Kassel. Professor Hans-Joachim Schellnhuber, Director of the Potsdam Institute for Climate Impact Research (PIK), which he founded in 1992, is one of the world’s foremost experts in his field. In an interview with WINGAS, he provides insight into what has happened since the Paris Climate Agreement – and what hasn’t.
Professor Schellnhuber, the United States has withdrawn from the Paris Climate Agreement and is again opting for CO2-intensive energies such as coal and oil. How serious are these developments and what is your forecast regarding international efforts to protect the climate?
America is indeed relying on gas from fracking. That’s cheaper, but at the same time only half as damaging to the climate as coal. However, in particular states like the high-tech region California – which on its own would be the world’s sixth-largest economy – are pursuing an ambitious climate policy. That mitigates the destructive influence from Washington to a great extent. And that’s also the international perception.
It was agreed in Paris in 2015 to limit the increase in temperature to two degrees above pre-industrial levels. How can decarbonization of the global economy succeed?
Together with colleagues, I have presented a road map for that in “Science”, probably the most important scientific journal there is. We demonstrate in it how halving emissions every ten years will result in zero net emissions by 2050. We have also itemized concrete measures: from phasing out coal to electromobility, from solar power to urban construction using wood and carbon fiber instead of steel and cement. The technologies are there – we just have to scale them up.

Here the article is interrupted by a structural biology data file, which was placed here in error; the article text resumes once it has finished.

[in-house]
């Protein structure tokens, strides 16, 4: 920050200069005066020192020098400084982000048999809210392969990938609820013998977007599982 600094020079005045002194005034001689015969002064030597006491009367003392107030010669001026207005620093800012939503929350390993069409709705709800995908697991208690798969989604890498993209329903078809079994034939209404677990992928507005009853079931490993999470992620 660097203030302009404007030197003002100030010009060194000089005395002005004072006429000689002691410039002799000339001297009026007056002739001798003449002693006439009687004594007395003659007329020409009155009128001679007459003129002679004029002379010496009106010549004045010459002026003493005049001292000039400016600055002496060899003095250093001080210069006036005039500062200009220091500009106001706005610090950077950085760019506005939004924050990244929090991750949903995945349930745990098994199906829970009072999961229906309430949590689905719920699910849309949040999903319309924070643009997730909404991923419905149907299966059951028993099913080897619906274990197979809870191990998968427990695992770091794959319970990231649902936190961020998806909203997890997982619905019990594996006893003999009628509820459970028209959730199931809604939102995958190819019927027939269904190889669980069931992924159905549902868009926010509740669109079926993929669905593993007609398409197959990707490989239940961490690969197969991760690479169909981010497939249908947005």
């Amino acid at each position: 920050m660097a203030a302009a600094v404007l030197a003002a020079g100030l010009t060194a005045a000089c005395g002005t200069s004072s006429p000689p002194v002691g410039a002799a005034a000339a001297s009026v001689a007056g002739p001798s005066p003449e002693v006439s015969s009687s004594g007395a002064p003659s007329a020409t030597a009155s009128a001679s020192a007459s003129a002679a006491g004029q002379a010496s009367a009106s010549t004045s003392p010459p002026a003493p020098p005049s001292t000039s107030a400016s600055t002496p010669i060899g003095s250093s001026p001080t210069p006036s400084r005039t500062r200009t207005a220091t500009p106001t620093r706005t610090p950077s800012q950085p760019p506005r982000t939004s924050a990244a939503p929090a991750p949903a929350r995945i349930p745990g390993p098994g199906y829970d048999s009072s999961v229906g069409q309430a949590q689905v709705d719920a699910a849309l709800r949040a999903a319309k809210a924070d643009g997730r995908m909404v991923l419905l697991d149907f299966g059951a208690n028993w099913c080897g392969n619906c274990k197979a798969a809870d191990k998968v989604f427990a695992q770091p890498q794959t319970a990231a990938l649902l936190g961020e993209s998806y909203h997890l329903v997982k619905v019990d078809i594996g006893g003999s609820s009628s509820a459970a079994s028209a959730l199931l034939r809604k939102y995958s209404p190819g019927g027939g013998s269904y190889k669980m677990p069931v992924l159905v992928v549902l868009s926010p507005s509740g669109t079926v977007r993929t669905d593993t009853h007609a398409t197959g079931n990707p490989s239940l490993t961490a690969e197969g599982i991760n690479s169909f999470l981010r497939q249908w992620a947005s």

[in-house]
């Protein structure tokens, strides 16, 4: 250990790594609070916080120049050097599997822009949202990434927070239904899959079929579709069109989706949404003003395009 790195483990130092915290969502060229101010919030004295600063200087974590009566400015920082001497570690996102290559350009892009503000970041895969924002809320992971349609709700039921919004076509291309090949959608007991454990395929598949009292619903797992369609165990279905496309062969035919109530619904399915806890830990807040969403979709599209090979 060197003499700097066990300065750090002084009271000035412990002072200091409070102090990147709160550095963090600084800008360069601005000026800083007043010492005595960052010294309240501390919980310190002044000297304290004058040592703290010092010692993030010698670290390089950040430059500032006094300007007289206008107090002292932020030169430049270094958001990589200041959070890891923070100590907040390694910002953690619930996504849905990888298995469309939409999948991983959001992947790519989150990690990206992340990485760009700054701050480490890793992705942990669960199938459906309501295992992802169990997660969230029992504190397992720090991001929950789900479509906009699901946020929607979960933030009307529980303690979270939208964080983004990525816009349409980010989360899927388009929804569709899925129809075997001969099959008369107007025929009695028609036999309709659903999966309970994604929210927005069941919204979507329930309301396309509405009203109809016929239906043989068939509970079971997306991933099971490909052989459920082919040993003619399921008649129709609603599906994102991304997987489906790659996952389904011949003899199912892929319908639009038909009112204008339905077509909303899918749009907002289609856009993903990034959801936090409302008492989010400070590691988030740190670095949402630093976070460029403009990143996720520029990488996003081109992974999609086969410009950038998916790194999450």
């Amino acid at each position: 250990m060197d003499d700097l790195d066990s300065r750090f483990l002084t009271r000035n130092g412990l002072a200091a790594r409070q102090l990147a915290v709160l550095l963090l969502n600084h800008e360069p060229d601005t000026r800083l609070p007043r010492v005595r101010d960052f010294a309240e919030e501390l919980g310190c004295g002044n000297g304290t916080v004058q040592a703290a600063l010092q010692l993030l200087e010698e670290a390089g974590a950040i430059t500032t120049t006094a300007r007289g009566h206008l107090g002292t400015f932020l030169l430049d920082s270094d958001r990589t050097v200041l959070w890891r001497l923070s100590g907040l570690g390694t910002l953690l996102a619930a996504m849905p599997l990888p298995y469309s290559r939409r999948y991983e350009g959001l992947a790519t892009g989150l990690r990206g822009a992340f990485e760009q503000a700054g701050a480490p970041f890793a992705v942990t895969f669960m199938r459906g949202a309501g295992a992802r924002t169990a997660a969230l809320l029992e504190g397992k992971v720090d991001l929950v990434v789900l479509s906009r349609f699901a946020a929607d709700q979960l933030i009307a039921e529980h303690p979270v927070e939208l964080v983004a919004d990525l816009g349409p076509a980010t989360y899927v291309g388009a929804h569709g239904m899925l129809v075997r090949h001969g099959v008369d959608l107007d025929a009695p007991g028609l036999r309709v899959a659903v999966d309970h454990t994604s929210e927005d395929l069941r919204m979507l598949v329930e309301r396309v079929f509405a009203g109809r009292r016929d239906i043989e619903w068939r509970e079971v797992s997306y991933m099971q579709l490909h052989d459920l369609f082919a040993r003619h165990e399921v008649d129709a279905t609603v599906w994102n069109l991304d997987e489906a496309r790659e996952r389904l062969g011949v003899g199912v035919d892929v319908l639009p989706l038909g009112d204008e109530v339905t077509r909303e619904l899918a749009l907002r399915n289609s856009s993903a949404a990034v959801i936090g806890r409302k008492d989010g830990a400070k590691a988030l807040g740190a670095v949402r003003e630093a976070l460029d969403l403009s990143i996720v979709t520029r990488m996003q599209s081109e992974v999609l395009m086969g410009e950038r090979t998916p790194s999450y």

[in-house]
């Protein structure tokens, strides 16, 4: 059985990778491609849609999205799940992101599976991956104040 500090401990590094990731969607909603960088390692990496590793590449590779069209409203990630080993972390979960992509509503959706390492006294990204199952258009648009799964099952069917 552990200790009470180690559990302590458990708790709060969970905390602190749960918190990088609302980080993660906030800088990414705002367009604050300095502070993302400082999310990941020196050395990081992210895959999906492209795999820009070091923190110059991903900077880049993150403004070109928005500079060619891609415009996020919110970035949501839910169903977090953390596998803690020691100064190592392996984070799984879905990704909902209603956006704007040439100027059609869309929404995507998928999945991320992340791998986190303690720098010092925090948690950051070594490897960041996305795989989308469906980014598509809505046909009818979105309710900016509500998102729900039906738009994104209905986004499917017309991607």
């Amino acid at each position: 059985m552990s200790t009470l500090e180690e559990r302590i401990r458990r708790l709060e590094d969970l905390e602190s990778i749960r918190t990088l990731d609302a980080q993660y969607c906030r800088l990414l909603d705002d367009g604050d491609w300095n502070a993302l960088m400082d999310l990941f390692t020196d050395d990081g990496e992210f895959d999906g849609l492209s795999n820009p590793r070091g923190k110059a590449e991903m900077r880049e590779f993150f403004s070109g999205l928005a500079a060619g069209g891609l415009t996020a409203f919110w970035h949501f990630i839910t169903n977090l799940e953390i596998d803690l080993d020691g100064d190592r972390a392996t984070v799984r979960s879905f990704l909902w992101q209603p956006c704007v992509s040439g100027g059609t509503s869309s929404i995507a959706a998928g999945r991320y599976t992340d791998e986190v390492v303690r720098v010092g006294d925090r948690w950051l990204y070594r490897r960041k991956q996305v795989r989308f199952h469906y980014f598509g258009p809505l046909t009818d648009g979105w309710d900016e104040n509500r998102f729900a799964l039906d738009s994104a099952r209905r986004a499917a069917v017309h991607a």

Germany aims to reduce its CO2 emissions by 80 percent by 2050. What role will conventional energies still play then?
If we cut emissions by 80 percent, then fossil fuels are almost completely out of the equation. We’ll then still have residual emissions from some industrial processes and especially agriculture, and they are certainly a challenge. But Germany is currently definitely not on track to actually reduce its greenhouse gas emissions by four-fifths by 2050. Without additional measures, we’ll fail to achieve our climate targets. And another aspect must be considered: We actually need to cut our CO2 emissions by 100 percent by the middle of the century, which means more sharply than pledged.
What role does natural gas as a fuel play in international climate protection?
Gas can certainly be helpful for a transitional period, since it’s only half as dirty as coal. And gas-fired power plants can be put on stream faster if there are fluctuations in the electricity fed in from renewable sources when there’s no wind or sun. However, nuclear power and coal stations are designed as base load power plants, which doesn’t match the world of renewables. Yet it’s very obvious that gas also has to be eliminated from the system within a few decades. It’s an open question as to how far it’s then possible to use new forms of gas, such as hydrogen that is produced by solar power and reacts with CO2 to form methane. But companies in the gas industry should address that question very quickly if they want to survive.
What does Germany have to do to achieve its ambitious climate targets?
The first step is to phase out coal – and that has to start with lignite. It’s incredible that a high-tech country such as ours still holds records when it comes to what is the dirtiest of all fossil fuels. To ensure an orderly transition, we need a phase out commission that also identifies alternative economic perspectives, such as in the field of electricity storage technologies, for the affected regions, like Lausitz in our state of Brandenburg. We also need to change the direction in the financial sector and create general conditions so that investments are withdrawn from fossil fuel industries and channeled into clean innovations. In the mobility sector, we have to achieve electrification and the broad use of hydrogen. And so on, step by step. It is essential that we actually start down that road now.